Emotion


Emotions are biological states associated with the nervous system[1][2][3] brought on by neurophysiological changes variously associated with thoughts, feelings, behavioural responses, and a degree of pleasure or displeasure.[4][5] There is currently no scientific consensus on a definition. Emotions are often intertwined with mood, temperament, personality, disposition, creativity,[6] and motivation.[7]

Research on emotion has increased significantly over the past two decades with many fields contributing including psychology, neuroscience, affective neuroscience, endocrinology, medicine, history, sociology of emotions, and computer science. The numerous theories that attempt to explain the origin, neurobiology, experience, and function of emotions have only fostered more intense research on this topic. Current areas of research in the concept of emotion include the development of materials that stimulate and elicit emotion. In addition, PET scans and fMRI scans help study the affective picture processes in the brain.




Emotion classification


Emotion classification, the means by which one may distinguish or contrast one emotion from another, is a contested issue in emotion research and in affective science. Researchers have approached the classification of emotions from one of two fundamental viewpoints:

  1. that emotions are discrete and fundamentally different constructs

  2. that emotions can be characterized on a dimensional basis in groupings


Mood Tracking


Mood tracking is a positive psychology technique for improving mental health where a person records their mood, usually at set time intervals, in order to help identify patterns in how their mood varies. It has been suggested as a self-help method for people suffering from mood disorders such as anxiety, clinical depression, and bipolar disorder.




Mood Swing


A mood swing is an extreme or rapid change in mood. Such mood swings can play a positive part in promoting problem solving and in producing flexible forward planning. However, when mood swings are so strong that they are disruptive, they may be the main part of a bipolar disorder.



Metamood


Meta-mood is a term used by psychologists to refer to an individual's awareness of their emotions.[1] The term was first utilized by John D. Mayer and Peter Salovey who believed the experience of mood involved "direct" and "indirect" components.[2] While the direct level refers to the simple appearance of mood - happiness, fear, anger, sadness, and surprise (often referred to as the six basic emotions, introduced by Paul Ekman),[3] the indirect level, or the meta-mood experience, does not solely consist of the emotions experienced by an individual in the moment. Rather, it is a reflective state which involves additional thoughts and feelings about the mood itself.[2] "I shouldn’t feel this way" or "I am thinking of ways to improve my mood" are examples of reflective thoughts during a meta-mood experience.[4]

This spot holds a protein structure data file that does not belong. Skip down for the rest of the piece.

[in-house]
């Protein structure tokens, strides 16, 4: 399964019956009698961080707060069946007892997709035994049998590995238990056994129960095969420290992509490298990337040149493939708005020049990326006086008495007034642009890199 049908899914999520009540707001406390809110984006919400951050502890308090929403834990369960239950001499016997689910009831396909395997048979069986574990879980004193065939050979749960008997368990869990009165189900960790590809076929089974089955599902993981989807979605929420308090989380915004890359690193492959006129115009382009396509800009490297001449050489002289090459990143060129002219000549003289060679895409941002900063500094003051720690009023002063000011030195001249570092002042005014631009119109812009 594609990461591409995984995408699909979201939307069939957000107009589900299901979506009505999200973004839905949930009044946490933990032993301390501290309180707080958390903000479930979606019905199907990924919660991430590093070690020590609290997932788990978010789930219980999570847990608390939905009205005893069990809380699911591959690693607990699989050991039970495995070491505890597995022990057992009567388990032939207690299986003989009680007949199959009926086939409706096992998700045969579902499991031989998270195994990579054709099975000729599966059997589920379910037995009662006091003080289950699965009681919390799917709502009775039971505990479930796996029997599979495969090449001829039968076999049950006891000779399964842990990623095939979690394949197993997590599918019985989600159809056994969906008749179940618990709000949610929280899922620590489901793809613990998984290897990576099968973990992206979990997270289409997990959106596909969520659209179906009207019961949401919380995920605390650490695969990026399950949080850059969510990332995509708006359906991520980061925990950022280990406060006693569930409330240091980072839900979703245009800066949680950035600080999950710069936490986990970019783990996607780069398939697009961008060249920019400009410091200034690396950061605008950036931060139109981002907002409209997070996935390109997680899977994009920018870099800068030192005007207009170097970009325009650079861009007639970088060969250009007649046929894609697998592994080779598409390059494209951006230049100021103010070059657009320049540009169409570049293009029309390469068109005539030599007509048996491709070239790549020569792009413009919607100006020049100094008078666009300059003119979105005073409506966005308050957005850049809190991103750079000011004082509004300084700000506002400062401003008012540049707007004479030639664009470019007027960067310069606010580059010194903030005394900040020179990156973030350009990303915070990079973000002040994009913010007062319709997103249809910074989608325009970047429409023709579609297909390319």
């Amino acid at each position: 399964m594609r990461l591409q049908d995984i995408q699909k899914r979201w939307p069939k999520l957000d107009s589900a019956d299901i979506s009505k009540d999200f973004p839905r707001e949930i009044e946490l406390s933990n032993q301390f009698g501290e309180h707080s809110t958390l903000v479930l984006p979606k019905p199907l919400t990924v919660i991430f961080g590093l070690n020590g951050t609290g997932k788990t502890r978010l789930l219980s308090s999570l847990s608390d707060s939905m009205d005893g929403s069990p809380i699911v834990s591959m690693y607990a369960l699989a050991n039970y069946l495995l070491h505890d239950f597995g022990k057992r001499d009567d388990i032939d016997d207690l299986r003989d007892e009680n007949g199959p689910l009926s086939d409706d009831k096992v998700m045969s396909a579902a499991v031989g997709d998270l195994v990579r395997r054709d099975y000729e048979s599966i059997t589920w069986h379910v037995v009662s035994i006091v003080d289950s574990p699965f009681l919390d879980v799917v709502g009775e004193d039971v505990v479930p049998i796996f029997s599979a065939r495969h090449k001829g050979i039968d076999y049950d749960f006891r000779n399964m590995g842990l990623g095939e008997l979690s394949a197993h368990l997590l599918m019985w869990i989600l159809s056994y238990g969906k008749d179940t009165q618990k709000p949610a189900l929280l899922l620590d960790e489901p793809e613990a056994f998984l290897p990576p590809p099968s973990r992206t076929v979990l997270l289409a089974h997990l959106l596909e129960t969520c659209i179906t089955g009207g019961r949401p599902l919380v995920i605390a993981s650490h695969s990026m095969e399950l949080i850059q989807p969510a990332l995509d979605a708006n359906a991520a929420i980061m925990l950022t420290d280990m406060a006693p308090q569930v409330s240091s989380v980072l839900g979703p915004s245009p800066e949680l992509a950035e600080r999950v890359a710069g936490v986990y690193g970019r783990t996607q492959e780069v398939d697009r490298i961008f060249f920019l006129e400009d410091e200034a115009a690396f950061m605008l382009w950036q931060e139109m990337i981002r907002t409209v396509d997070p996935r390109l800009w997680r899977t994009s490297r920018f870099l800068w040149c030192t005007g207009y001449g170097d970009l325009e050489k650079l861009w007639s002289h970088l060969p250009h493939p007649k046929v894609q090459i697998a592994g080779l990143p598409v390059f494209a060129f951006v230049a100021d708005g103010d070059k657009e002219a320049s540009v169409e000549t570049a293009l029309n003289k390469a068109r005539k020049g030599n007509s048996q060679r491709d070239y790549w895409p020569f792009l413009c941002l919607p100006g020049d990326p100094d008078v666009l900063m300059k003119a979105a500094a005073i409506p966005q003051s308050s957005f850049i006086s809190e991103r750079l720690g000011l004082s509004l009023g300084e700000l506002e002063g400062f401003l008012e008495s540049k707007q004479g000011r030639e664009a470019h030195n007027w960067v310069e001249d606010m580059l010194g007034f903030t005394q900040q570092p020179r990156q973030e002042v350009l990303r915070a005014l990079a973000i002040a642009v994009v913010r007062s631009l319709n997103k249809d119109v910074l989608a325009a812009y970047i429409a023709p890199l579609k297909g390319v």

Meta-mood is also a facet of emotional intelligence. Alexithymia, or the inability to identify and describe one's own or others' emotions, is generally viewed as antagonistic to meta-mood, as individuals who have symptoms of alexithymia often have trouble describing and analyzing their emotions. People who are unreflective and emotionally stable have fewer meta-mood experiences and commonly do not need them.[3] On the other hand, individuals who are generally self-aware and have high emotionality have highly developed meta-mood experiences. Studies have shown that individuals who are able to improve negative moods through meta-emotions are seen to possess healthier personalities than individuals who are not able to have such experiences.[3]



Journal Therapy


Journal therapy is a writing therapy focusing on the writer's internal experiences, thoughts and feelings. This kind of therapy uses reflective writing enabling the writer to gain mental and emotional clarity, validate experiences and come to a deeper understanding of him/herself. Journal therapy can also be used to express difficult material or access previously inaccessible materials.

Like other forms of therapy, journal therapy can be used to heal a writer's emotional or physical problems or work through a trauma, such as an illness, addiction, or relationship problems, among others.[1] Journal therapy can supplement an on-going therapy, or can take place in group therapy or self-directed therapy.



Quantified Self


The quantified self refers both to the cultural phenomenon of self-tracking with technology and to a community of users and makers of self-tracking tools who share an interest in “self-knowledge through numbers.”[1] Quantified Self practices overlap with the practice of lifelogging and other trends that incorporate technology and data acquisition into daily life, often with the goal of improving physical, mental, and/or emotional performance. The widespread adoption in recent years of wearable fitness and sleep trackers such as the Fitbit or the Apple Watch[2], combined with the increased presence of Internet of Things in healthcare and in exercise equipment, have made self-tracking accessible to a large segment of the population.



Depression (Mood)